Precision Oncology Needs Data Sharing: Integrating Genomic and Clinical Data to Advance Patient Care

By Jonathan Hirsch, Founder & President, Syapse

In early 2015, a cancer patient I’ll call Mark was out of options. He was 55 years old, married with two children, and was being treated at a community medical center in the mountain states for metastatic colon cancer. In addition to failing multiple lines of standard cancer therapy, he also failed a new immunotherapy. A genomic test was performed on Mark’s tumor, and the results showed an odd signature of rare genomic changes in his tumor with no obvious matches to drugs for his tumor type.

Mark’s doctors had tried all of the standard treatments. Mark didn’t think he had any more options.

Breaking Down Silos

In oncology today, patient data is siloed and inaccessible. Within a healthcare system, critical information about a cancer patient’s family history, disease status, genomics, and treatments are locked inside difficult-to-access health IT systems, such as electronic medical records. Critical cancer data within these systems are often unstructured, or stored in formats that do not map to useful oncology standards. On top of that, cancer patient outcomes are rarely documented in any usable way. Healthcare systems are truly unprepared to deal with the enormous amount of cancer data they possess.

These challenges are made even worse when trying to share data across organizations. Different healthcare systems may adopt different data standards, or no standards at all, making it very difficult to harmonize information across healthcare systems. Even when healthcare systems want to share data with each other, the technology obstacles often seem insurmountable.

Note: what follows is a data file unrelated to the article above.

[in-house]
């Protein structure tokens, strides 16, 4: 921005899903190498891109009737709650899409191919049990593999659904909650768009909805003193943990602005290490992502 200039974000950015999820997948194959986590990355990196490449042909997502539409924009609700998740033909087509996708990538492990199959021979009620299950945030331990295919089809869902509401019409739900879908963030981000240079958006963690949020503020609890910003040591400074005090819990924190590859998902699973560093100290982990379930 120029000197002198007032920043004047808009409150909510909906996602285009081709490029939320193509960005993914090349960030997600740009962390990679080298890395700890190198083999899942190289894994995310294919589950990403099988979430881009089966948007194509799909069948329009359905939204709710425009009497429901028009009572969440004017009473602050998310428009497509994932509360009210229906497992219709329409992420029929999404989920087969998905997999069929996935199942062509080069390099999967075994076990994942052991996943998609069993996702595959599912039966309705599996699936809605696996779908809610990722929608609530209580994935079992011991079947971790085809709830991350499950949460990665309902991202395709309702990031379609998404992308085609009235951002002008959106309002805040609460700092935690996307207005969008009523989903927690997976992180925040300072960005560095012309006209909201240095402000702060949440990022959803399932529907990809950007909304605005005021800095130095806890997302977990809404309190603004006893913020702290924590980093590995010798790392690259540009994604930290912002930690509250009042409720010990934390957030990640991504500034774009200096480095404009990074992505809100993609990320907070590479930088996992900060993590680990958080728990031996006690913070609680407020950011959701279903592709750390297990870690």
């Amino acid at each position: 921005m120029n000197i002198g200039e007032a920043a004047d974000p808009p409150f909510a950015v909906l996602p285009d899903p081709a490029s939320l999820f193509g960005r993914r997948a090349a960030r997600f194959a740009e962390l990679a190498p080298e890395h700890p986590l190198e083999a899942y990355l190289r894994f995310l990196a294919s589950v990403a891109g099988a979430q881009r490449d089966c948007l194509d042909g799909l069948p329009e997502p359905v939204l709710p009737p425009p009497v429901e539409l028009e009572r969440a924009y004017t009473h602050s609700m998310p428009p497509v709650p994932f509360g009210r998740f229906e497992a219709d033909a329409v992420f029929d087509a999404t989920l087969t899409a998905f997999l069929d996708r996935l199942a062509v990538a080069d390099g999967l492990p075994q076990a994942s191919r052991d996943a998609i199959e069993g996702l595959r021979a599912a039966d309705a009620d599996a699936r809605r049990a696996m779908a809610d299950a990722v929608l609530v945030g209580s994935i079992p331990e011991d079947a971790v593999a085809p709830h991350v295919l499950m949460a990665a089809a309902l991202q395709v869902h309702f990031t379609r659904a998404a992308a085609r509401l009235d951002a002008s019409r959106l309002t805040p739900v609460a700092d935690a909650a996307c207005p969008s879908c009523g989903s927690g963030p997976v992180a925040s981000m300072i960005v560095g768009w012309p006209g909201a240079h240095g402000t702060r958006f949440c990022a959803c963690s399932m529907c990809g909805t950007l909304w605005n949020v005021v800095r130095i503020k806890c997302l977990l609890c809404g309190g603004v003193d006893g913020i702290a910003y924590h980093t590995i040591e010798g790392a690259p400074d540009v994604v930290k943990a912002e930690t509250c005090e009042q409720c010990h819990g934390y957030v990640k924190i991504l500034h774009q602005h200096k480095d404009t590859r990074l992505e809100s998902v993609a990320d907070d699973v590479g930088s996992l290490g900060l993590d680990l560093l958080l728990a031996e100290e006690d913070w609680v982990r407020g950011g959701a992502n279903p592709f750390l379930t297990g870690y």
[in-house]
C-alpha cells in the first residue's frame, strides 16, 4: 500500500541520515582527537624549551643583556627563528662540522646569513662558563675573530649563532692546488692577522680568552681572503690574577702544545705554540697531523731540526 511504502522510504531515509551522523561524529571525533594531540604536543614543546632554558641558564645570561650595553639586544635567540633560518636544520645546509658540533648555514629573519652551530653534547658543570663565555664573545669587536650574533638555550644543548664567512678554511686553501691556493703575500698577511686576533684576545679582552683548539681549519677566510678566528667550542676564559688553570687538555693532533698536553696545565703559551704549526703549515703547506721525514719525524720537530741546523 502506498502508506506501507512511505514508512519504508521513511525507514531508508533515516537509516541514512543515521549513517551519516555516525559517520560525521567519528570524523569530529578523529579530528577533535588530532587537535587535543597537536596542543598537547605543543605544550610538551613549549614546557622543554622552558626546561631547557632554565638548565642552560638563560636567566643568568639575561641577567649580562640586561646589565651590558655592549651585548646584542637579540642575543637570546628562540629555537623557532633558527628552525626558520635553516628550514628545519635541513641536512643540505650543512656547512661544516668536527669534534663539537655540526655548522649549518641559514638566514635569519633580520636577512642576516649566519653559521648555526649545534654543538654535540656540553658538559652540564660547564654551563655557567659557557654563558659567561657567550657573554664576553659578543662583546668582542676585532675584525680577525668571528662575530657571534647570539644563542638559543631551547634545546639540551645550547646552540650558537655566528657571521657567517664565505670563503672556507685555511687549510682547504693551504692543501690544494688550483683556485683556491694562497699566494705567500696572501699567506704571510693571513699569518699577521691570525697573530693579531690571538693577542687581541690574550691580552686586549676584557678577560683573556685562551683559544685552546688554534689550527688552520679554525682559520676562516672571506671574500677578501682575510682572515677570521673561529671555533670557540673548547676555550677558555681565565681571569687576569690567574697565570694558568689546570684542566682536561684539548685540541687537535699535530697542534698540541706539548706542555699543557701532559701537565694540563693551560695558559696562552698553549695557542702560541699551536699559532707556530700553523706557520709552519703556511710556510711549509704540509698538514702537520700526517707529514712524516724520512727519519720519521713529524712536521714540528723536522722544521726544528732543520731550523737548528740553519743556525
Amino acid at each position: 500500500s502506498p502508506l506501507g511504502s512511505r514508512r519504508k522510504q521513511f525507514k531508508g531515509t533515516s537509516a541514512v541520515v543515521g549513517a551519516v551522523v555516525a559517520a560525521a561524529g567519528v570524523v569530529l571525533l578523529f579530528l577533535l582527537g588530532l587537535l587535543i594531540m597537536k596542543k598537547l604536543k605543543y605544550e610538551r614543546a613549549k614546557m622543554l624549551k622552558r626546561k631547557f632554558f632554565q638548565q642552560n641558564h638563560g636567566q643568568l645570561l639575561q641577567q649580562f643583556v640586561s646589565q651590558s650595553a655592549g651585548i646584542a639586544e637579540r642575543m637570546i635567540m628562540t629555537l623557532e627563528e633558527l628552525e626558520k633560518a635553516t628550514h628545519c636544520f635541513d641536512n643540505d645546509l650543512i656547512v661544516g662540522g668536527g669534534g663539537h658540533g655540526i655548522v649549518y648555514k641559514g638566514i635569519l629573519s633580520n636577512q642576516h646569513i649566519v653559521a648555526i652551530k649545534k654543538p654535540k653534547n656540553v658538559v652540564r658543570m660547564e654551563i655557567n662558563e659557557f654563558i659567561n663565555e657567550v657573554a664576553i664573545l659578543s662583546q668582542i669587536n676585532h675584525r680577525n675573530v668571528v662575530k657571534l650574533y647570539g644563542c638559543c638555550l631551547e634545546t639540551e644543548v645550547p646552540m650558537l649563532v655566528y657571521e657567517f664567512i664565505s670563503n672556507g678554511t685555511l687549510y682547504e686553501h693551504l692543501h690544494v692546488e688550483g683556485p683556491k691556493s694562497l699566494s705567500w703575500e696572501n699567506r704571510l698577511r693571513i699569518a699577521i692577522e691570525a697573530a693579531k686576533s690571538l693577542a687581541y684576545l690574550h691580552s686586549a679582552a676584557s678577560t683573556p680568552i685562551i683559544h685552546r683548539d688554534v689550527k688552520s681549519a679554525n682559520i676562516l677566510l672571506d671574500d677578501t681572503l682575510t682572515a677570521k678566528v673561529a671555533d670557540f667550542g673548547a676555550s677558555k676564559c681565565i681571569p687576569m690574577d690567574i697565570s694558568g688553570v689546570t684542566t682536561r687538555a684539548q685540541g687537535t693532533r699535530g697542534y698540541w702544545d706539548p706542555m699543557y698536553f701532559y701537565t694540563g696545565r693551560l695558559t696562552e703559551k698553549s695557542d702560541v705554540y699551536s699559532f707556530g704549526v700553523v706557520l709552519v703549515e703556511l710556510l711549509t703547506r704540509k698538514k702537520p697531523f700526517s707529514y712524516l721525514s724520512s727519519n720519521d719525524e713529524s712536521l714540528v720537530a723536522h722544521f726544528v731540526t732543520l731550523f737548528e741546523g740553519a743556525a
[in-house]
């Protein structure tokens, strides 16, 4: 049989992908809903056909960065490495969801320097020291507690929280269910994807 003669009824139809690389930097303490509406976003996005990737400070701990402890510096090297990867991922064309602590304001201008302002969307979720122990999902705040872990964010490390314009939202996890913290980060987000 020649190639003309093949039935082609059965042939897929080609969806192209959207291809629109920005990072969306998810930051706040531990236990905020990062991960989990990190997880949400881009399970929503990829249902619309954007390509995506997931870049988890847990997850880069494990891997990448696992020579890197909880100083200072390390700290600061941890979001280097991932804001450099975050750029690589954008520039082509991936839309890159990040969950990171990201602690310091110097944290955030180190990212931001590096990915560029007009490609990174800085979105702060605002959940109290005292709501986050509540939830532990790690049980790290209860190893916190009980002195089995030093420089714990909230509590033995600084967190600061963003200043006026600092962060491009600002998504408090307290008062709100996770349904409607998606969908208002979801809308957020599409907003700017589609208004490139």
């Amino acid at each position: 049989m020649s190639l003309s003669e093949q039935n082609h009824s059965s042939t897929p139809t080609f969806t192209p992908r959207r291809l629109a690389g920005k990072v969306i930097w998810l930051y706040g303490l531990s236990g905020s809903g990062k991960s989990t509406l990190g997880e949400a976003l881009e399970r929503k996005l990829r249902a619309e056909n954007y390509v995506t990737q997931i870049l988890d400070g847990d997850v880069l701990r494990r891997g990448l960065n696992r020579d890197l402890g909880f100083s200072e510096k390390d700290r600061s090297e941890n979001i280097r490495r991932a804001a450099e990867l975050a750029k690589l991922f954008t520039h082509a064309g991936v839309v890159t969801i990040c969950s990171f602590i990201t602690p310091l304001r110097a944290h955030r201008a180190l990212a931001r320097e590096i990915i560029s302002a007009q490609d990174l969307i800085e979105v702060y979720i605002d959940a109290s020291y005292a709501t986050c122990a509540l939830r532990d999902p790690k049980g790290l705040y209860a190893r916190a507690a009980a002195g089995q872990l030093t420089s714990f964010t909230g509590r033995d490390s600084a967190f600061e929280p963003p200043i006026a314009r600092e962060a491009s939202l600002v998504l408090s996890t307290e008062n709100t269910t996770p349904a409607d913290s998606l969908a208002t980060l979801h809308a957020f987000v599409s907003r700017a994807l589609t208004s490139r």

Because of this, oncologists are often left searching for information and answers.

It should not be this difficult for well-meaning people to do the right thing.

Patients like Mark remind me of why we started Syapse. A few years ago, when I was in graduate school at Stanford University, I saw many of these problems first hand. I saw critical patient data, such as genomic test results, being faxed from department to department within the hospital. And this was in the heart of Silicon Valley, where the world’s most innovative technologies were developed.

I couldn’t stand by and watch these antiquated systems deprive cancer patients of the best care, so I dropped out of graduate school to tackle these problems head on at Syapse.

Bringing Precision Medicine to Every Cancer Patient

Syapse is on a mission to bring precision medicine to every cancer patient throughout the country. We want every patient to benefit from treatment guided based on their full clinical and genomic profile, matching each patient to the right treatment at the right time based on robust evidence. This evidence should include the real-world information learned from the millions of cancer patients treated every year, information that currently is going unused.

It is only by learning from real-world patient data that we will make rapid progress in the fight against cancer.

To do so, we have to break down the data silos both within healthcare institutions and across them. Syapse has worked for years to develop our software, the Syapse Precision Medicine Platform, to accomplish this. Syapse software reaches into legacy systems and aggregates health history, medical records, cancer status, labs, radiology, pathology, molecular, genomic, and treatment data.

Using that fully integrated data, Syapse software provides clinical decision support personalized for each patient, notifying the oncologist and care team about treatment and clinical trials that might be applicable for the patient’s specific cancer. Our software also tracks the treatment decisions made, and what happens to the patient, including tracking patient outcomes and integrating those outcomes with the rest of the patient’s data to form a full, longitudinal understanding of the patient’s care journey.

Using a standards-based approach, we have created a foundational data model for capturing the entire cancer patient’s journey, and all of the health systems we work with have their data mapped into this model.